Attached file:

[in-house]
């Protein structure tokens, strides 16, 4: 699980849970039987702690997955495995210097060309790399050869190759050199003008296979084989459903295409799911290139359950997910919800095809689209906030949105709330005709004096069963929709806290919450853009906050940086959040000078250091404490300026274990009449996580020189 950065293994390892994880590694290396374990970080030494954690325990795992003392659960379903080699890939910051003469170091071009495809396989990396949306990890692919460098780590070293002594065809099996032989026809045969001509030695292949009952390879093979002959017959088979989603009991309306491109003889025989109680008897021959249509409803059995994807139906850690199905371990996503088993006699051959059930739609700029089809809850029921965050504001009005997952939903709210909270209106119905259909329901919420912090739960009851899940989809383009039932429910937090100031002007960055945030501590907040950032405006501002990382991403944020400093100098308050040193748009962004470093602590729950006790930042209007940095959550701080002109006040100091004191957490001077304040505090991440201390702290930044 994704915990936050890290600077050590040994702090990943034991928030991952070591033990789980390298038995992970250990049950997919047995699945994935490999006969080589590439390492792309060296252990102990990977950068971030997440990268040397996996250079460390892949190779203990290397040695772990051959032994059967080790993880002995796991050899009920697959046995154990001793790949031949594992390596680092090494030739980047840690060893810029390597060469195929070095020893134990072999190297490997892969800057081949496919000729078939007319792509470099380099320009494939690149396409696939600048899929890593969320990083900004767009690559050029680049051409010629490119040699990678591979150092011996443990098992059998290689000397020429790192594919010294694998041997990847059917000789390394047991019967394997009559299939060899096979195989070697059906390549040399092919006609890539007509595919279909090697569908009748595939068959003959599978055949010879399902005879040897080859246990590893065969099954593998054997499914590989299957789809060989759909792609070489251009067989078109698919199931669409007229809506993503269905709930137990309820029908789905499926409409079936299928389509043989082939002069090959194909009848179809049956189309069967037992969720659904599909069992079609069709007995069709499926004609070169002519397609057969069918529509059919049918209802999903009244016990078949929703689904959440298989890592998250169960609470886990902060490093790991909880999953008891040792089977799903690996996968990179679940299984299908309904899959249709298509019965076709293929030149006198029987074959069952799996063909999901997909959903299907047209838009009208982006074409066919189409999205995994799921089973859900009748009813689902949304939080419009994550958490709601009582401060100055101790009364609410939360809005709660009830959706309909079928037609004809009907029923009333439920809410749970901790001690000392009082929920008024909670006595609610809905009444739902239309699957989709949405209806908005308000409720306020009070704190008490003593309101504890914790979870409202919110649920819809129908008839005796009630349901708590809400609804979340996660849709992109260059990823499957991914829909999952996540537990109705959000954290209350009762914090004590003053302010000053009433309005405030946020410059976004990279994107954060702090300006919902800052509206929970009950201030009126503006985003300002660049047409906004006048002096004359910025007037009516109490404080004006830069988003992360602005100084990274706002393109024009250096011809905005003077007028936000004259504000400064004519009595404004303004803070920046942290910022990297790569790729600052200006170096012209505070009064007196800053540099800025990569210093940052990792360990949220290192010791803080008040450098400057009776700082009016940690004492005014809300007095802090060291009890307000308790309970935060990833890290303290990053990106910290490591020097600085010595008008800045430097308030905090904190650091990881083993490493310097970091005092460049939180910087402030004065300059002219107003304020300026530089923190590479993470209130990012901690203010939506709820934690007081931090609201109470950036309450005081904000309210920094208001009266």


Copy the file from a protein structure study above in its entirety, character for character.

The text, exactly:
[in-house]
């Protein structure tokens, strides 16, 4: 699980849970039987702690997955495995210097060309790399050869190759050199003008296979084989459903295409799911290139359950997910919800095809689209906030949105709330005709004096069963929709806290919450853009906050940086959040000078250091404490300026274990009449996580020189 950065293994390892994880590694290396374990970080030494954690325990795992003392659960379903080699890939910051003469170091071009495809396989990396949306990890692919460098780590070293002594065809099996032989026809045969001509030695292949009952390879093979002959017959088979989603009991309306491109003889025989109680008897021959249509409803059995994807139906850690199905371990996503088993006699051959059930739609700029089809809850029921965050504001009005997952939903709210909270209106119905259909329901919420912090739960009851899940989809383009039932429910937090100031002007960055945030501590907040950032405006501002990382991403944020400093100098308050040193748009962004470093602590729950006790930042209007940095959550701080002109006040100091004191957490001077304040505090991440201390702290930044 994704915990936050890290600077050590040994702090990943034991928030991952070591033990789980390298038995992970250990049950997919047995699945994935490999006969080589590439390492792309060296252990102990990977950068971030997440990268040397996996250079460390892949190779203990290397040695772990051959032994059967080790993880002995796991050899009920697959046995154990001793790949031949594992390596680092090494030739980047840690060893810029390597060469195929070095020893134990072999190297490997892969800057081949496919000729078939007319792509470099380099320009494939690149396409696939600048899929890593969320990083900004767009690559050029680049051409010629490119040699990678591979150092011996443990098992059998290689000397020429790192594919010294694998041997990847059917000789390394047991019967394997009559299939060899096979195989070697059906390549040399092919006609890539007509595919279909090697569908009748595939068959003959599978055949010879399902005879040897080859246990590893065969099954593998054997499914590989299957789809060989759909792609070489251009067989078109698919199931669409007229809506993503269905709930137990309820029908789905499926409409079936299928389509043989082939002069090959194909009848179809049956189309069967037992969720659904599909069992079609069709007995069709499926004609070169002519397609057969069918529509059919049918209802999903009244016990078949929703689904959440298989890592998250169960609470886990902060490093790991909880999953008891040792089977799903690996996968990179679940299984299908309904899959249709298509019965076709293929030149006198029987074959069952799996063909999901997909959903299907047209838009009208982006074409066919189409999205995994799921089973859900009748009813689902949304939080419009994550958490709601009582401060100055101790009364609410939360809005709660009830959706309909079928037609004809009907029923009333439920809410749970901790001690000392009082929920008024909670006595609610809905009444739902239309699957989709949405209806908005308000409720306020009070704190008490003593309101504890914790979870409202919110649920819809129908008839005796009630349901708590809400609804979340996660849709992109260059990823499957991914829909999952996540537990109705959000954290209350009762914090004590003053302010000053009433309005405030946020410059976004990279994107954060702090300006919902800052509206929970009950201030009126503006985003300002660049047409906004006048002096004359910025007037009516109490404080004006830069988003992360602005100084990274706002393109024009250096011809905005003077007028936000004259504000400064004519009595404004303004803070920046942290910022990297790569790729600052200006170096012209505070009064007196800053540099800025990569210093940052990792360990949220290192010791803080008040450098400057009776700082009016940690004492005014809300007095802090060291009890307000308790309970935060990833890290303290990053990106910290490591020097600085010595008008800045430097308030905090904190650091990881083993490493310097970091005092460049939180910087402030004065300059002219107003304020300026530089923190590479993470209130990012901690203010939506709820934690007081931090609201109470950036309450005081904000309210920094208001009266």